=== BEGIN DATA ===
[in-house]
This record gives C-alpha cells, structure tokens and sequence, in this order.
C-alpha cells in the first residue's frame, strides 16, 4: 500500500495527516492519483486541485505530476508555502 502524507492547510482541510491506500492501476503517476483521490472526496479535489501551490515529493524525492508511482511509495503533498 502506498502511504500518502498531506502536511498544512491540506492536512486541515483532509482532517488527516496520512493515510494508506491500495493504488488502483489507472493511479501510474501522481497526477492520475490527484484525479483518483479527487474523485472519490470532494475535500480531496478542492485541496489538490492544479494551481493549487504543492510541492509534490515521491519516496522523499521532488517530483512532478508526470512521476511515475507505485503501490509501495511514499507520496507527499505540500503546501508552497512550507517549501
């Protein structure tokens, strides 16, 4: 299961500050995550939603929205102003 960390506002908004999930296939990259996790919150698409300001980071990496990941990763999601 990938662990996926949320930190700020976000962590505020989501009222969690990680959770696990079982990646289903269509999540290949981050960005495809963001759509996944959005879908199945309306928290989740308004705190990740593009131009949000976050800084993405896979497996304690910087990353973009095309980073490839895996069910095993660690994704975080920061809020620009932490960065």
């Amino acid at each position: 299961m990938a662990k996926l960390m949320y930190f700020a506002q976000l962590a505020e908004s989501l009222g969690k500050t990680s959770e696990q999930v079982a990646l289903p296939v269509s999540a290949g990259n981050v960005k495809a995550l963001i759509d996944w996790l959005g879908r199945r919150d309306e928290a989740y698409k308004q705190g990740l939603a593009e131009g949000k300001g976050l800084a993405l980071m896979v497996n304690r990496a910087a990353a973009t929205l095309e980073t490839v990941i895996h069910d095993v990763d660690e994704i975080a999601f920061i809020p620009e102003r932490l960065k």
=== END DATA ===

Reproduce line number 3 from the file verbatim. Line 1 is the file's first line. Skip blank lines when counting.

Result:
C-alpha cells in the first residue's frame, strides 16, 4: 500500500495527516492519483486541485505530476508555502 502524507492547510482541510491506500492501476503517476483521490472526496479535489501551490515529493524525492508511482511509495503533498 502506498502511504500518502498531506502536511498544512491540506492536512486541515483532509482532517488527516496520512493515510494508506491500495493504488488502483489507472493511479501510474501522481497526477492520475490527484484525479483518483479527487474523485472519490470532494475535500480531496478542492485541496489538490492544479494551481493549487504543492510541492509534490515521491519516496522523499521532488517530483512532478508526470512521476511515475507505485503501490509501495511514499507520496507527499505540500503546501508552497512550507517549501